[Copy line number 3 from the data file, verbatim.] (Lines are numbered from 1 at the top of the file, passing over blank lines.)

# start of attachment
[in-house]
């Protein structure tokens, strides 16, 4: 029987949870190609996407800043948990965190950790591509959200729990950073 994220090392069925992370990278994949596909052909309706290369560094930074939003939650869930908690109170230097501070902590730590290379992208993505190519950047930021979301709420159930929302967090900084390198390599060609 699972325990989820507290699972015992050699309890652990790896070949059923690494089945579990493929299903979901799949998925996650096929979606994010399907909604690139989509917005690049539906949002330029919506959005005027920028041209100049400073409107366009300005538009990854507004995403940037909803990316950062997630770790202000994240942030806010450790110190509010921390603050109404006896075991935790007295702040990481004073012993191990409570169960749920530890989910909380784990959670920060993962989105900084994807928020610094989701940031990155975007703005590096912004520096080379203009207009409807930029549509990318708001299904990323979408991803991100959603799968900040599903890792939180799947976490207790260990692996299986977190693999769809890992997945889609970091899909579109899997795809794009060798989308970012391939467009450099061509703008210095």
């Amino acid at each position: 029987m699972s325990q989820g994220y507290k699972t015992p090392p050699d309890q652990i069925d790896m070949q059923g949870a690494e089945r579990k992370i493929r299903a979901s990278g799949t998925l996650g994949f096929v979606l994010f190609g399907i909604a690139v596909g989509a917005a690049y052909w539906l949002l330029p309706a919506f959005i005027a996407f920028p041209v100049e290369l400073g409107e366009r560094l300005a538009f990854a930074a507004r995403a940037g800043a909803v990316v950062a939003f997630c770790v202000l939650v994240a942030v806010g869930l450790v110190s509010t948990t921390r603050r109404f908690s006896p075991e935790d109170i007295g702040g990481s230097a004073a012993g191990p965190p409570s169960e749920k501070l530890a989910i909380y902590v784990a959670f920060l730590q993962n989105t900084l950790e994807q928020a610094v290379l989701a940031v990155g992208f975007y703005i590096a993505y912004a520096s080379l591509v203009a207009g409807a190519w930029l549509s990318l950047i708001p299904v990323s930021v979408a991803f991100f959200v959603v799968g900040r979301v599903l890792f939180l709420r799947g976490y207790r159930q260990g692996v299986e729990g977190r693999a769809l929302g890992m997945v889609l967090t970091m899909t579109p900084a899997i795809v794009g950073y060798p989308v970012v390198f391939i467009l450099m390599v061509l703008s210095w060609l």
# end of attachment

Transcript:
């Amino acid at each position: 029987m699972s325990q989820g994220y507290k699972t015992p090392p050699d309890q652990i069925d790896m070949q059923g949870a690494e089945r579990k992370i493929r299903a979901s990278g799949t998925l996650g994949f096929v979606l994010f190609g399907i909604a690139v596909g989509a917005a690049y052909w539906l949002l330029p309706a919506f959005i005027a996407f920028p041209v100049e290369l400073g409107e366009r560094l300005a538009f990854a930074a507004r995403a940037g800043a909803v990316v950062a939003f997630c770790v202000l939650v994240a942030v806010g869930l450790v110190s509010t948990t921390r603050r109404f908690s006896p075991e935790d109170i007295g702040g990481s230097a004073a012993g191990p965190p409570s169960e749920k501070l530890a989910i909380y902590v784990a959670f920060l730590q993962n989105t900084l950790e994807q928020a610094v290379l989701a940031v990155g992208f975007y703005i590096a993505y912004a520096s080379l591509v203009a207009g409807a190519w930029l549509s990318l950047i708001p299904v990323s930021v979408a991803f991100f959200v959603v799968g900040r979301v599903l890792f939180l709420r799947g976490y207790r159930q260990g692996v299986e729990g977190r693999a769809l929302g890992m997945v889609l967090t970091m899909t579109p900084a899997i795809v794009g950073y060798p989308v970012v390198f391939i467009l450099m390599v061509l703008s210095w060609l």